Bledsoe and Prock Families

Bledsoe family

“Dairying is about taking care of animals, and the people who do it well enjoy that part of it.”

Jamie Bledsoe
Golden Genes Dairy ~ Riverdale, California
 

Jamie Bledsoe calls his son, Josh, the “cow whisperer.” It’s just one sign of how seriously the family takes its moral and ethical responsibility to understand the needs of their animals.

For the Bledsoe family, cows aren’t a job, they are a passion.

“Dairying is really about taking care of animals, and the people who do it well enjoy that part of it,” Bledsoe said.

Bledsoe is pioneering efforts to bring a new dairy animal care program to California, called Dairy FARM: Farmers Assuring Responsible Management. The national program was developed in 2009 as a systematic way for farmers to demonstrate proper animal care to customers.

“People want to know more about where their food comes from and how we treat our animals. FARM gives us a way to show the world what we are doing and credibly verify it. Mostly, it allows us a strong way to demonstrate that dairy farmers are doing a good job,” Bledsoe said. “In cases where there is a need for improvement, it will also help us identify issues and give folks the opportunity to improve.”

Prock family

“The technology helps us do what we have always done, just better. Raising healthy, comfortable cows has always been job number one on our farm.”

Ray Prock, Jr.
Ray-Lin Dairy ~ Denair, California
 

Fifteen seconds flat. That’s how fast Ray Prock, Jr. can pull up one of his cow’s individual health records — on his cell phone.

“The technology helps us do what we have always done, just better,” Prock said. “Raising healthy, comfortable cows has always been job number one on our farm.”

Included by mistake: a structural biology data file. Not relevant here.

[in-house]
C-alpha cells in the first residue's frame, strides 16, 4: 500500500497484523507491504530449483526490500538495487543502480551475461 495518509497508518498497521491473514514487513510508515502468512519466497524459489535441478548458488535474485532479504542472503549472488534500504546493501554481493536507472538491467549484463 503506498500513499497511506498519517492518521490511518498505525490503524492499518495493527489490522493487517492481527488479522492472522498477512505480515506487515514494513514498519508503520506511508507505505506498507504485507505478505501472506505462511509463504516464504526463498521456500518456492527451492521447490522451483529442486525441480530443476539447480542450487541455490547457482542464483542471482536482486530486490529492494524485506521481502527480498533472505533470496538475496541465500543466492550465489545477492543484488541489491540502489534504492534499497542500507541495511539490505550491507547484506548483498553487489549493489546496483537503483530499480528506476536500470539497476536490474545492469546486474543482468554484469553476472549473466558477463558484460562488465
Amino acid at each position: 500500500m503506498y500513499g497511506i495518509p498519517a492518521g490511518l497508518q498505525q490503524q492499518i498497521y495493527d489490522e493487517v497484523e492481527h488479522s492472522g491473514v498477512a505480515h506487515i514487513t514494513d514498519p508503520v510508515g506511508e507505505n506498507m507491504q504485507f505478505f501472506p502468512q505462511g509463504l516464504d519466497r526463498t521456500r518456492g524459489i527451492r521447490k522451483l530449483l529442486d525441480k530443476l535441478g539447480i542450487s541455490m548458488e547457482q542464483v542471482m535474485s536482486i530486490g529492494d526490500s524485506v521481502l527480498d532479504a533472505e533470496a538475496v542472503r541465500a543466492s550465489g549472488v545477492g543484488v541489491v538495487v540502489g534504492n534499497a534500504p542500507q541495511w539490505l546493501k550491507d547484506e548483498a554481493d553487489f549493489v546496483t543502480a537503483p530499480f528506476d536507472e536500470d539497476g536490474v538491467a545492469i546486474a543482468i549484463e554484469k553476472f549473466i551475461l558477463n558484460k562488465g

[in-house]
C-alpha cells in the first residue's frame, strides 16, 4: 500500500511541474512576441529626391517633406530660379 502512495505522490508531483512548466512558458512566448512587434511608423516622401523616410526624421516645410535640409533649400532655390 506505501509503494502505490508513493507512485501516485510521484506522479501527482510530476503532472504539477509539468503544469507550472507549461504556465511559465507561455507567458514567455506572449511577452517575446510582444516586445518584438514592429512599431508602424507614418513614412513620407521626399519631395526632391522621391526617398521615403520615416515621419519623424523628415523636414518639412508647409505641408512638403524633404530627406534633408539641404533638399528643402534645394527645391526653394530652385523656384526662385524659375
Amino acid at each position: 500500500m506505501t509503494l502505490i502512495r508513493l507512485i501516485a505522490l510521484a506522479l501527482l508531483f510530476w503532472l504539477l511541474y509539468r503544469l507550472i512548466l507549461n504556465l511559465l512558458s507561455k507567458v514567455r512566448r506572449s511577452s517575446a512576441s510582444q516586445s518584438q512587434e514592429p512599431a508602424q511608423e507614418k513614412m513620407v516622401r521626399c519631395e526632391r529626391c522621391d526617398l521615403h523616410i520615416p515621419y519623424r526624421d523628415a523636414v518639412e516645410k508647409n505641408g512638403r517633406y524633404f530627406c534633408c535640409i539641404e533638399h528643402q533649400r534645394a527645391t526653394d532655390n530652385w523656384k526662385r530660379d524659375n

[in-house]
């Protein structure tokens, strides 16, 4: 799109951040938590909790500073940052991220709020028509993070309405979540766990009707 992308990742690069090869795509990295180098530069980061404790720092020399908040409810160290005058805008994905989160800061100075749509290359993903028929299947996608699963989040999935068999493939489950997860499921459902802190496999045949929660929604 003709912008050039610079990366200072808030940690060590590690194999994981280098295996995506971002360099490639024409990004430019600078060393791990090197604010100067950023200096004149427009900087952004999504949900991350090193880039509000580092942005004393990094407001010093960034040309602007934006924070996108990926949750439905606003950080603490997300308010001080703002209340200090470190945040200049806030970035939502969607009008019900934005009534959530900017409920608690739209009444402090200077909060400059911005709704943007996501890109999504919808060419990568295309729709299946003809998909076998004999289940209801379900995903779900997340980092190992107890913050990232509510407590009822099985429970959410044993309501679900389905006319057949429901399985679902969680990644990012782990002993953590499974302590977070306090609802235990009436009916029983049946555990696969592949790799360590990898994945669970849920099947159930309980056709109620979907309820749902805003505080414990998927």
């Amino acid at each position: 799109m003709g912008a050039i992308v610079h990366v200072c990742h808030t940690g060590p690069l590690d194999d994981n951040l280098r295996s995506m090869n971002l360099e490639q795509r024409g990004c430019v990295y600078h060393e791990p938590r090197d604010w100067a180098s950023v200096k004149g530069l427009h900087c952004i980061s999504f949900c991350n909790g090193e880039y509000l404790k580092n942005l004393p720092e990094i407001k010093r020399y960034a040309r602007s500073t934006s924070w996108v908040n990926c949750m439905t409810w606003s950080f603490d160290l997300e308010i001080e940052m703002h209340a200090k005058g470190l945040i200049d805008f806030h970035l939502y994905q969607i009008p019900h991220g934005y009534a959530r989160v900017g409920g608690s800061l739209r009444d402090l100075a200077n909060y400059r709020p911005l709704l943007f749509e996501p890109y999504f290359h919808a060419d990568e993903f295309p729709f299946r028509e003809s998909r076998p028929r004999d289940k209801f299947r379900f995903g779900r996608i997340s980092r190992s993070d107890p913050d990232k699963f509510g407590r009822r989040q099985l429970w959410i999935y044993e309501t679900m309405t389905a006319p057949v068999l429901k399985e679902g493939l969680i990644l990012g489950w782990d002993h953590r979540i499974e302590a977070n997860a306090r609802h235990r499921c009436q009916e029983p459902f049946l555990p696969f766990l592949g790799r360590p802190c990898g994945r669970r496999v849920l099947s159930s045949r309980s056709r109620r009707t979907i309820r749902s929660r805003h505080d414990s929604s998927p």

With a complete health history of his cows right in the palm of his hand, Prock still walks his dairy daily to make sure the herd is healthy. When he notices an animal’s not feeling well, he makes a quick note of the symptoms on his handheld. After tending to the animal, he uploads the treatment information to his dairy’s health record database.

“I can make sure she’s up-to-date on her vaccinations or check when she had her last hoof trimming so she continues to move freely and comfortably on the farm,” Prock said. “Technology helps us better care for our animals. But at the end of the day, it’s the caring, not the tools, that matter most.”

“We know that nutritious milk comes from healthy cows, so we go to great lengths to track the health and well-being of our animals,” he added. “More information helps us practice better preventive medicine, and treat illnesses in a timely manner. That’s good for our animals, and also helps us always deliver a high-quality product for consumers.”